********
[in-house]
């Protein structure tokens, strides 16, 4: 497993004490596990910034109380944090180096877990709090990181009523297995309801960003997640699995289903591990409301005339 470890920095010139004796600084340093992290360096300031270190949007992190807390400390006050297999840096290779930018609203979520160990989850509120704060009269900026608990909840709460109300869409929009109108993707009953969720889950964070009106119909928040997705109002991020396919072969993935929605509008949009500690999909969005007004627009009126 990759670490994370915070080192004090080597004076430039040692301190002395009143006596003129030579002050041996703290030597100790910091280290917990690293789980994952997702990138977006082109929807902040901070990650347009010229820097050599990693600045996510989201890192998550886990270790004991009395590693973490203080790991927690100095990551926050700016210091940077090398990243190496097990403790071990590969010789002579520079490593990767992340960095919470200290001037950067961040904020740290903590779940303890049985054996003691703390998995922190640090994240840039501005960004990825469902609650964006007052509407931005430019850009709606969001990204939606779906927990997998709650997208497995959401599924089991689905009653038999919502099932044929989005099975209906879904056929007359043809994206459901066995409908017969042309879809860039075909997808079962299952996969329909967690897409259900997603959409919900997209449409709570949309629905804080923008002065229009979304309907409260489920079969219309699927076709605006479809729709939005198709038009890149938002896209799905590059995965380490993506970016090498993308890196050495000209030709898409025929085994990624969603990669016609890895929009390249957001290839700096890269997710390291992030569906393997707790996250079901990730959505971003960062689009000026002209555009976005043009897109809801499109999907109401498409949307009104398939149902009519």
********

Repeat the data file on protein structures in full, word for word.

[in-house]
């Protein structure tokens, strides 16, 4: 497993004490596990910034109380944090180096877990709090990181009523297995309801960003997640699995289903591990409301005339 470890920095010139004796600084340093992290360096300031270190949007992190807390400390006050297999840096290779930018609203979520160990989850509120704060009269900026608990909840709460109300869409929009109108993707009953969720889950964070009106119909928040997705109002991020396919072969993935929605509008949009500690999909969005007004627009009126 990759670490994370915070080192004090080597004076430039040692301190002395009143006596003129030579002050041996703290030597100790910091280290917990690293789980994952997702990138977006082109929807902040901070990650347009010229820097050599990693600045996510989201890192998550886990270790004991009395590693973490203080790991927690100095990551926050700016210091940077090398990243190496097990403790071990590969010789002579520079490593990767992340960095919470200290001037950067961040904020740290903590779940303890049985054996003691703390998995922190640090994240840039501005960004990825469902609650964006007052509407931005430019850009709606969001990204939606779906927990997998709650997208497995959401599924089991689905009653038999919502099932044929989005099975209906879904056929007359043809994206459901066995409908017969042309879809860039075909997808079962299952996969329909967690897409259900997603959409919900997209449409709570949309629905804080923008002065229009979304309907409260489920079969219309699927076709605006479809729709939005198709038009890149938002896209799905590059995965380490993506970016090498993308890196050495000209030709898409025929085994990624969603990669016609890895929009390249957001290839700096890269997710390291992030569906393997707790996250079901990730959505971003960062689009000026002209555009976005043009897109809801499109999907109401498409949307009104398939149902009519």